Is the picture of religion in the media generally better or worse (or both) than it was 25–30 years ago?
THE RELIGION GUY’S ANSWER:
To begin, let’s acknowledge that the media inevitably report more about the bad than the good news. We take for granted countless acts of charity quietly performed by religious agencies and individuals while the scandals hit page one. The following comes from an American viewpoint, though affected by circumstances in world religions.
Sadly, there’s gradually increasing suspicion in the U.S. not only toward “organized religion” but the other institutions whose authority and credibility sustain society. The Gallup Poll is the go-to source because it has asked consistent questions for decades about regard for institutions and vocational groups, not precisely Ken’s topic but relevant.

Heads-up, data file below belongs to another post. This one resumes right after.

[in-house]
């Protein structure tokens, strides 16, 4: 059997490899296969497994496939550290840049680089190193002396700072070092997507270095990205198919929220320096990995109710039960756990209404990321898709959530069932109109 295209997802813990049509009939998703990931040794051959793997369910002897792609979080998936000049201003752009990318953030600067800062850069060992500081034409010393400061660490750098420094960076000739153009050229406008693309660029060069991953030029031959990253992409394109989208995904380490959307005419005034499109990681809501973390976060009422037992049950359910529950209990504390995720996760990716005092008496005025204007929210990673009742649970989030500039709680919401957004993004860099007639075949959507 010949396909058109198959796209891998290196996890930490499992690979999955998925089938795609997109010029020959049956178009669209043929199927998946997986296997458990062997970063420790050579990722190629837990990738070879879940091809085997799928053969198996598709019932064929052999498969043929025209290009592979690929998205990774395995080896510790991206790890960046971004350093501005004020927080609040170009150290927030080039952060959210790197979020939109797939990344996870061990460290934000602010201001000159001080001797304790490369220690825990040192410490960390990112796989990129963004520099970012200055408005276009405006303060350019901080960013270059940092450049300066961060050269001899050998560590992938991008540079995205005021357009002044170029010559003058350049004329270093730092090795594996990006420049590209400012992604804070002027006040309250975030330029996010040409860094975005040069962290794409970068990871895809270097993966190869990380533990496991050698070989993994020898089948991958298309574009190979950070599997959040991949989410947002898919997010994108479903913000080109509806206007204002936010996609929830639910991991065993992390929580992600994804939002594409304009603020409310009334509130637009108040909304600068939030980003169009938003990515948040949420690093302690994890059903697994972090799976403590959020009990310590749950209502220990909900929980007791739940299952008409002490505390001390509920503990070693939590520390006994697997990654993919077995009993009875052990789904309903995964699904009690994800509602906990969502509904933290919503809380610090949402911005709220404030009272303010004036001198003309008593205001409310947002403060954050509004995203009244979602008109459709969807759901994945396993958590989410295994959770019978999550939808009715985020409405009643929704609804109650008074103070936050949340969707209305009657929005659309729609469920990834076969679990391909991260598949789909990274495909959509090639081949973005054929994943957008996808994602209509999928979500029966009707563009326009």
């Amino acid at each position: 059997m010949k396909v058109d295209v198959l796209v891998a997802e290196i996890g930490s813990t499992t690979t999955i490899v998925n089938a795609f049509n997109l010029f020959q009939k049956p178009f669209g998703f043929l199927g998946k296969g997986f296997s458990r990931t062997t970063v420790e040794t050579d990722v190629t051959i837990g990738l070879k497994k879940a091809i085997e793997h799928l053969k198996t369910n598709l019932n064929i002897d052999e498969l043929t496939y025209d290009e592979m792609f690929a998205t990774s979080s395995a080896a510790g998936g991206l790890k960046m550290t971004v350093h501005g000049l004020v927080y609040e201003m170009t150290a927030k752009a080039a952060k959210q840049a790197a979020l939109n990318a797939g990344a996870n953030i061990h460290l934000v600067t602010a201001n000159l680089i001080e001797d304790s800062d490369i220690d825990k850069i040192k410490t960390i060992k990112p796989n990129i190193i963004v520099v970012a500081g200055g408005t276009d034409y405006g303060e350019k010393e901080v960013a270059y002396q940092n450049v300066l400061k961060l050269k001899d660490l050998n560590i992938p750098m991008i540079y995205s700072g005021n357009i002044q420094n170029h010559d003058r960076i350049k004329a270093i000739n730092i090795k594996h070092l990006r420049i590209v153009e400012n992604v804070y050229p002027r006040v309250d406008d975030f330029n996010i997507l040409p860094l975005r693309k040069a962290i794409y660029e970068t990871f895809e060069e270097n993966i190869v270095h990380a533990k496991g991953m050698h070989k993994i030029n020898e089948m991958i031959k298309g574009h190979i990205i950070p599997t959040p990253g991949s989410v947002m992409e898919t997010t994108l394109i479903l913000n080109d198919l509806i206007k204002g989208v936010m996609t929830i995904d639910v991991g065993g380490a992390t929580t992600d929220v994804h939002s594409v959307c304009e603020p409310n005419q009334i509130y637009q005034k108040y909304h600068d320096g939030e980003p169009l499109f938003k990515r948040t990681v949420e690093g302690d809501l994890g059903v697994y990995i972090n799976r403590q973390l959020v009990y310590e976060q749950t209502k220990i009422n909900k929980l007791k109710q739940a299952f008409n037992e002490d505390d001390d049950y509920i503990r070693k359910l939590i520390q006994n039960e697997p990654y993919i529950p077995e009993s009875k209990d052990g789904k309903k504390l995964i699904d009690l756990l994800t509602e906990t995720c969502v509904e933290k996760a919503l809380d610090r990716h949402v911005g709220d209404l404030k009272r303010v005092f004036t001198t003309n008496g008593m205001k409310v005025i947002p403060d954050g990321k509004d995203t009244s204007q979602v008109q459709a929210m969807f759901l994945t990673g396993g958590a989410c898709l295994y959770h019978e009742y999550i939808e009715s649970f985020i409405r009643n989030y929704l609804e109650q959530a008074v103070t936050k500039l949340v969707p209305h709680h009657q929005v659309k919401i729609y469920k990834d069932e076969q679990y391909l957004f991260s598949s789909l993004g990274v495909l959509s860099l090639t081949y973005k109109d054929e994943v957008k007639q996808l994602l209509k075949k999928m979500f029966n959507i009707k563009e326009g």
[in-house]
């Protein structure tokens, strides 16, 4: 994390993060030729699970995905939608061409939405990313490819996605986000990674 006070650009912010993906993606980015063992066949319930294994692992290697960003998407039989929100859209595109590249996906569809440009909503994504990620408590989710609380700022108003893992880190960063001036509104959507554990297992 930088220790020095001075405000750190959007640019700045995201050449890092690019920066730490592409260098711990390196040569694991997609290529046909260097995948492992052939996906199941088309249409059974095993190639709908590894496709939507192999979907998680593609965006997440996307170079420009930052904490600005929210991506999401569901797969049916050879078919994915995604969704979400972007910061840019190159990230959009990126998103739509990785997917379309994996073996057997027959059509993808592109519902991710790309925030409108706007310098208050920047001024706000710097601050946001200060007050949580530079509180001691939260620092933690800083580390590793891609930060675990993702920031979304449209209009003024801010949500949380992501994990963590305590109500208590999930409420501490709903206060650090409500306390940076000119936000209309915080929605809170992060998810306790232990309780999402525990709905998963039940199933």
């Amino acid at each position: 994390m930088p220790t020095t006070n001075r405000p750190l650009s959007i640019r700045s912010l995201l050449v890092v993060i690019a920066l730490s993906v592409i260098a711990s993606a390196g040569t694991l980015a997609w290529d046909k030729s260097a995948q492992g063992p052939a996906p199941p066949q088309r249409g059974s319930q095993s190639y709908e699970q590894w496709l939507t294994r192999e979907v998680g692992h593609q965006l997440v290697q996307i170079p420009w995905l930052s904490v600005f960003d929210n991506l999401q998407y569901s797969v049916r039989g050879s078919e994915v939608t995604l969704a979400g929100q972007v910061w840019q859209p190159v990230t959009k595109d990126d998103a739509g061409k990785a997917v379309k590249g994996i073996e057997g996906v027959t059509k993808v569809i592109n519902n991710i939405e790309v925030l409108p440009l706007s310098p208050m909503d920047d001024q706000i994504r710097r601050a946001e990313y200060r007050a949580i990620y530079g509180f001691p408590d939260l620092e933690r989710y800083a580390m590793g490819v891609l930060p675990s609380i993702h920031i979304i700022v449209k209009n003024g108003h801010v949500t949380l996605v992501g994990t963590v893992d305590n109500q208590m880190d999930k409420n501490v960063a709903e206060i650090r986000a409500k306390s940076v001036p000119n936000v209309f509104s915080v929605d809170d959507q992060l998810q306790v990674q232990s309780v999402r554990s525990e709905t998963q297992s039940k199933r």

A Gallup survey of U.S. adults last June found 23 percent expressed “a great deal” of confidence in “the church or organized religion” plus another 18 percent with “quite a lot,” totaling 41 percent. That was a better showing than (in descending order) the Supreme Court, medical system, public schools, U.S. presidency, organized labor, news media, big business and Congress. Religion was exceeded only by the military (72 percent) and police (57 percent).
Not bad. But that was the worst esteem for religion since Gallup first asked this question in 1973, and a notable drop from the 60 percent as recently as 2001.
The same pattern occurred last December with Gallup’s perennial question about rating “the honesty and ethical standards” of different vocational groups. With 42 percent expressing “very high” or “high” regard for the clergy, they were outranked by eight other vocations, the worst number since the first such poll in 1977 and a drop from 64 percent in 2001.
The broadest status scenario came in 2014 from political scientist Tobin Grant at Southern Illinois University.